Bad breath can be an indicator of the status of your overall health
The most elementary, but also one of the most repellent turn offs for a person would most definitely be a simple case of bad breath of the person sitting next to you or talking to you. But this bad breath is not merely caused by garlic chicken or onion rings, or even chewing tobacco like zyn snus. There can be many other reasons that can cause bad breath.
Your breath and health are said to be interlinked. Your health is reflected in the smell of your breath, and could even indicate serious health conditions that you may be suffering from. You’ll want to book an appointment with your local dentist such as Dentist Marlborough so you’re able to learn about your personal oral health as well as potentially get treatment for any underlying oral issues. Read on to find out more.
1 Halitosis a.k.a bad breath
Over 80 million people suffer from chronic halitosis, or bad breath. In most cases, this smell solely emanates from the gums and the tongue. The foul smell is caused by the bacteria in the mouth, the decay of food particles, other waste particles in your mouth and poor oral hygiene. The decay along with the other particles produces a sulfur compound, which causes the unpleasant odor.
Traces of very spicy foods, onions, garlic and coffee can be detected in a person’s breath for over 72 hours even after digestion. Onions, for example, are absorbed by the stomach, and the lungs excrete the odor.
Fun fact – Garlic, even when rubbed onto the soles of one’s feet can show up in your breath.
2 Role of saliva
Saliva is the sole ingredient in your mouth that helps your mouth from stinking. It washes away food particles and bacteria, and hence, helps to prevent the stench. But, when you fall asleep, your salivary glands slow down the production of saliva, allowing bacteria to breed in your mouth. This results in the famous ‘morning mouth’. To prevent this, brush your teeth and eat a meal. Morning mouth can also be associated with hunger from skipping meals or fasting. So in case you decide to skip breakfast, you may still be stuck with breath that stinks.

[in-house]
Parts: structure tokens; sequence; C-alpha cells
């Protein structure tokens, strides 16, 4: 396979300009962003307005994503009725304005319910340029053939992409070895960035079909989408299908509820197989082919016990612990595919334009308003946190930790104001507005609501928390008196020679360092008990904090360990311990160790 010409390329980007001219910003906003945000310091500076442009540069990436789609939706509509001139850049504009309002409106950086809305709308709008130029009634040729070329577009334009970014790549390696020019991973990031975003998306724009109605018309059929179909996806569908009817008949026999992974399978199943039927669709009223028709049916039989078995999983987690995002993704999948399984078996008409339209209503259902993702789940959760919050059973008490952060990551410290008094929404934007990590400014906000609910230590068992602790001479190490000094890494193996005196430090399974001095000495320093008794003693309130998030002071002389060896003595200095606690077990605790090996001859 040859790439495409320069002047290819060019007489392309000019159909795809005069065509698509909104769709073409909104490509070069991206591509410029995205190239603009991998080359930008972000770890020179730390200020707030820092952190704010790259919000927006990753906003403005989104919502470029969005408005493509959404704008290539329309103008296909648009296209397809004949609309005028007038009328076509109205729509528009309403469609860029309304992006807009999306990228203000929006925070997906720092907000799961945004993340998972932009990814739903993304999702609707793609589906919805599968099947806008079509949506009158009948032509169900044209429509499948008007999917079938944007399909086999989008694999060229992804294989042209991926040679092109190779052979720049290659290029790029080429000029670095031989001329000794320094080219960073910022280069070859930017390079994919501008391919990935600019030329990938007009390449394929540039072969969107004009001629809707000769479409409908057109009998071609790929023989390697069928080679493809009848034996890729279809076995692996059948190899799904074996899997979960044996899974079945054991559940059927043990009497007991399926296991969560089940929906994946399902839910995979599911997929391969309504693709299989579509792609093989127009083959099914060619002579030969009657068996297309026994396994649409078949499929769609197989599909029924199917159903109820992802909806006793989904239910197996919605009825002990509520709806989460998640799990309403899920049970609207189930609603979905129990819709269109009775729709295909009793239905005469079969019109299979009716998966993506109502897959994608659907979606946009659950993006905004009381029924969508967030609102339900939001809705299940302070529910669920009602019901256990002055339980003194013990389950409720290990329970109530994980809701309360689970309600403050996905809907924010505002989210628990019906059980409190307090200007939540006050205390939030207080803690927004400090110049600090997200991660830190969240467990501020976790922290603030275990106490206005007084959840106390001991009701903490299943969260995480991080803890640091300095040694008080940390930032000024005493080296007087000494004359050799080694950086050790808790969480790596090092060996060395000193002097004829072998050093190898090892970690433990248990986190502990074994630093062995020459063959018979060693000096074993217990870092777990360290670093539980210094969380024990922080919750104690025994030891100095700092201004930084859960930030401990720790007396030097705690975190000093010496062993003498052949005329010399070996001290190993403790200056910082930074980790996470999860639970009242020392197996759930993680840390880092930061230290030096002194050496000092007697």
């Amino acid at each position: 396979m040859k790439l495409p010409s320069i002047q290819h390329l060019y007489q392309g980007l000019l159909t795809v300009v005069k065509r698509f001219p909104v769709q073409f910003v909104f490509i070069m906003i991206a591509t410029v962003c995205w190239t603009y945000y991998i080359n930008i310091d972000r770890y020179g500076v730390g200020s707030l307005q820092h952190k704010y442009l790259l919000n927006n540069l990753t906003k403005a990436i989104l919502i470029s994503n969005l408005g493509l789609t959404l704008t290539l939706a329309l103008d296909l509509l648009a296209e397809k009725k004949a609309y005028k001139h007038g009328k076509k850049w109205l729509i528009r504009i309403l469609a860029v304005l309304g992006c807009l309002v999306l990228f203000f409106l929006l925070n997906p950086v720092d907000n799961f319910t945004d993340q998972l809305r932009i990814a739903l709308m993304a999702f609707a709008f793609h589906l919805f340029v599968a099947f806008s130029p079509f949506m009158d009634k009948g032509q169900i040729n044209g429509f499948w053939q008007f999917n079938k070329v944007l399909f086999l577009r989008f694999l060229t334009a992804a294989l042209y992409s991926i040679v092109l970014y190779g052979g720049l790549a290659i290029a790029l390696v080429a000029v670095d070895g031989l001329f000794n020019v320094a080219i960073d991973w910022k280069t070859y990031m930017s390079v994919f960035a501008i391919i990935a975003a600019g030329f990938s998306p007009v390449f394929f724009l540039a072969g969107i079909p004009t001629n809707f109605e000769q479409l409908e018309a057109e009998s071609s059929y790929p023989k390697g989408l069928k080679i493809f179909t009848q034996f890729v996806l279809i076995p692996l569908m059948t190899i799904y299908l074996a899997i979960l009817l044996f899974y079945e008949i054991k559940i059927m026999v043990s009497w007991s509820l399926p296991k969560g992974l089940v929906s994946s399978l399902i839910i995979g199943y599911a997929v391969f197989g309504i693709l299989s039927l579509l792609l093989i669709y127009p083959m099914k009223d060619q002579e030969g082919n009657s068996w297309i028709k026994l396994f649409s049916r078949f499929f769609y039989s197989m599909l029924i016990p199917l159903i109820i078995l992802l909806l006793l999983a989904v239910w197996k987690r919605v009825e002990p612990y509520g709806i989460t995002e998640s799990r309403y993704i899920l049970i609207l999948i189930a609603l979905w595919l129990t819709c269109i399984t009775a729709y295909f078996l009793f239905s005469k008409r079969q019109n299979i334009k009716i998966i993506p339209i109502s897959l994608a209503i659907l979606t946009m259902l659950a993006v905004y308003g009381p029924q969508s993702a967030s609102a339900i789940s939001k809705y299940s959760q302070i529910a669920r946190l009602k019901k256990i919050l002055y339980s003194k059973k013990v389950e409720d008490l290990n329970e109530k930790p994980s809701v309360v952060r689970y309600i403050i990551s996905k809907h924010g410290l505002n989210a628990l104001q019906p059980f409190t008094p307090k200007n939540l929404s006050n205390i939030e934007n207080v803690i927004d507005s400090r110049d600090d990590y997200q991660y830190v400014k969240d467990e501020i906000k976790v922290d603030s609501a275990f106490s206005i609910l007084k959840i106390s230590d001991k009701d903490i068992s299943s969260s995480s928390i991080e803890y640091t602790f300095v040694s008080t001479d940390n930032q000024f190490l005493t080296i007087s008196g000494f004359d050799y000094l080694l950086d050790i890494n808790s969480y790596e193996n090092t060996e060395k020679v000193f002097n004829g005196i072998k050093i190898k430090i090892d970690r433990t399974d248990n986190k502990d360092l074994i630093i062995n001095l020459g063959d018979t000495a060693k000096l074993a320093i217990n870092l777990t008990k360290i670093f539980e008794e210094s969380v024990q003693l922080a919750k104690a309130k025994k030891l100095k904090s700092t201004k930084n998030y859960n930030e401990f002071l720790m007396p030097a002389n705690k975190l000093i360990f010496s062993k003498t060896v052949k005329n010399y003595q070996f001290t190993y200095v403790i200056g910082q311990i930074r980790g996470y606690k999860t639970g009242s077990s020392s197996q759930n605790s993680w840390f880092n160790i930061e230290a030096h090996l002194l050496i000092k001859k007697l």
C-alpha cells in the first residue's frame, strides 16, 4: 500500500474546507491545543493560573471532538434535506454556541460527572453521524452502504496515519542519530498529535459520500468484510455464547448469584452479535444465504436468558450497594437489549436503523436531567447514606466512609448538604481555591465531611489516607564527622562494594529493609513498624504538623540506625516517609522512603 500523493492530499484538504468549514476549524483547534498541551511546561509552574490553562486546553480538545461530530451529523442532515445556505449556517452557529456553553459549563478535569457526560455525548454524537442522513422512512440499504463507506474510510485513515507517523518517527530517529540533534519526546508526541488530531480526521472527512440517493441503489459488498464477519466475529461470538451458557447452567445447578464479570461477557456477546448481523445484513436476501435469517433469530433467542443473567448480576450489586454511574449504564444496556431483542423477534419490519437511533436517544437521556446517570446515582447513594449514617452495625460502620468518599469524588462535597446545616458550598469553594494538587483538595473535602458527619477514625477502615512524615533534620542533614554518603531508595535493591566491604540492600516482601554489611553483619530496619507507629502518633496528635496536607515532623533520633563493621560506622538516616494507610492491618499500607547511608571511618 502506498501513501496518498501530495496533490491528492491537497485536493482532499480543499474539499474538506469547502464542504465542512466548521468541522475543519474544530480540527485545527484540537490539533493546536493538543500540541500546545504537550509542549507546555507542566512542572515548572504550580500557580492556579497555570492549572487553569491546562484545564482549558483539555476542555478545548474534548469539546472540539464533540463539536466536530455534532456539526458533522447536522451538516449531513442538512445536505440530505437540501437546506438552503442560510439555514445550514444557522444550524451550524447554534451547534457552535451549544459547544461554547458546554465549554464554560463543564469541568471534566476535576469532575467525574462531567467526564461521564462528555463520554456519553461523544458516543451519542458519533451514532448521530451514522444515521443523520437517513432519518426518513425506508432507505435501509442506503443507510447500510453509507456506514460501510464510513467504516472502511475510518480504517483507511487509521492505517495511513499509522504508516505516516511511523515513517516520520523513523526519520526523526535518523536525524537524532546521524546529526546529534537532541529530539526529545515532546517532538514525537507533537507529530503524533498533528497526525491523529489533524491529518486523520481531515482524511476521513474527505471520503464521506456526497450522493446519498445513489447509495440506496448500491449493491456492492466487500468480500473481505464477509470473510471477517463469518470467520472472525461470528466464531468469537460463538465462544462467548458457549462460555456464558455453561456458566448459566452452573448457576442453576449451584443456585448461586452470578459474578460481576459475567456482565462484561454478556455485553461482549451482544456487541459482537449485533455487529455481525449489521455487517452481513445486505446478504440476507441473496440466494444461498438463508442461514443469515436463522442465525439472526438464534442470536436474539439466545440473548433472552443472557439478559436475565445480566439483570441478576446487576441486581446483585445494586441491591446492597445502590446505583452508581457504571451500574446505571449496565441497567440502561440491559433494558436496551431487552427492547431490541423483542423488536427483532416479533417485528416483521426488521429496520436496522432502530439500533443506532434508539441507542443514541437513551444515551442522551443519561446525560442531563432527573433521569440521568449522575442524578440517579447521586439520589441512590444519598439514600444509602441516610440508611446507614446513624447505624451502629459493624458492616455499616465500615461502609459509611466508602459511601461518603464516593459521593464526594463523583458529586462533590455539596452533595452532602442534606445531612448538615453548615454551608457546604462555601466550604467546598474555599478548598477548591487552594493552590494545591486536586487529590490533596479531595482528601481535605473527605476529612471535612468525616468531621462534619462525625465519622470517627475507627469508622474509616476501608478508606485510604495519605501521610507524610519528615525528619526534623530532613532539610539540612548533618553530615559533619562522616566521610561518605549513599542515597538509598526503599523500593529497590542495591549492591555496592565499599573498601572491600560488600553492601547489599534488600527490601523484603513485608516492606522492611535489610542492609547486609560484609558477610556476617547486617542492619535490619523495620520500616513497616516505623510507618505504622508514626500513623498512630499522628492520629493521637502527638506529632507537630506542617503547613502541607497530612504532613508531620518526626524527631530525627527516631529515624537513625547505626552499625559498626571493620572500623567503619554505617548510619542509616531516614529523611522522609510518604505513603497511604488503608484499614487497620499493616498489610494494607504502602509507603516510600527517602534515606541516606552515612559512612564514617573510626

3 How are breath and health interrelated?
Bad breath and health can be closely associated as your breath can be a reflection of different things happening in your body.
- A latest breath test technology can detect stomach cancer in its initial stages. Not only gastric cancer, but cancer patients undergoing radiation therapy can also experience dry mouth.
- Heart failure can be detected by using mass spectrometry technology which analyzes breath.
- If your breath is fruity, acidic, or smells like acetone (nail-polish remover), then you may have a serious complication of Diabetes called Ketoacidosis.
- A mouth that smells fishy, urine-like, or similar to ammonia may indicate kidney/liver failure.
- A bad case of the ‘morning mouth’ may be related to sleeping disorders like sleep apnea.
- Digestive conditions like acid reflux and GERD (gastroesophagal reflux disease) can cause foul breath, originating from a foul gut.
- Respiratory diseases like flu, bronchitis, and sinusitis also result in bad breath. Even allergies and the usage of postnasal drip contribute to bad breath.
- Eroded teeth enamel from tooth decay that cannot be removed by brushing can breed bacteria, hence causing stinky breath. Gingivitis is a disease where the gums get infected and cause pain and funky-smelling discharge.
- Medical infections cause bad breath. Xerostomia (dry mouth) and tobacco also contribute to this problem.
- Even stress, dieting, snoring, age and hormonal changes can have an effect on your breath.
4 How do I control my bad breath?
Now that you know your breath and health are interrelated, try to work on your bad breath to reflect it on your health. Practice good oral hygiene. Brush your teeth twice a day and also floss regularly to get rid of tiny food particles that may get stuck in between the grooves of your teeth. Clean your tongue, importantly with a tongue scraper. Chewing sugar-free gum may help kill odor.
Visit your dentist regularly to resolve any kind of problem pertaining to the mouth. If your dentist believes that the cause of your breath is internal, then he may refer you to the family physician or a specialist.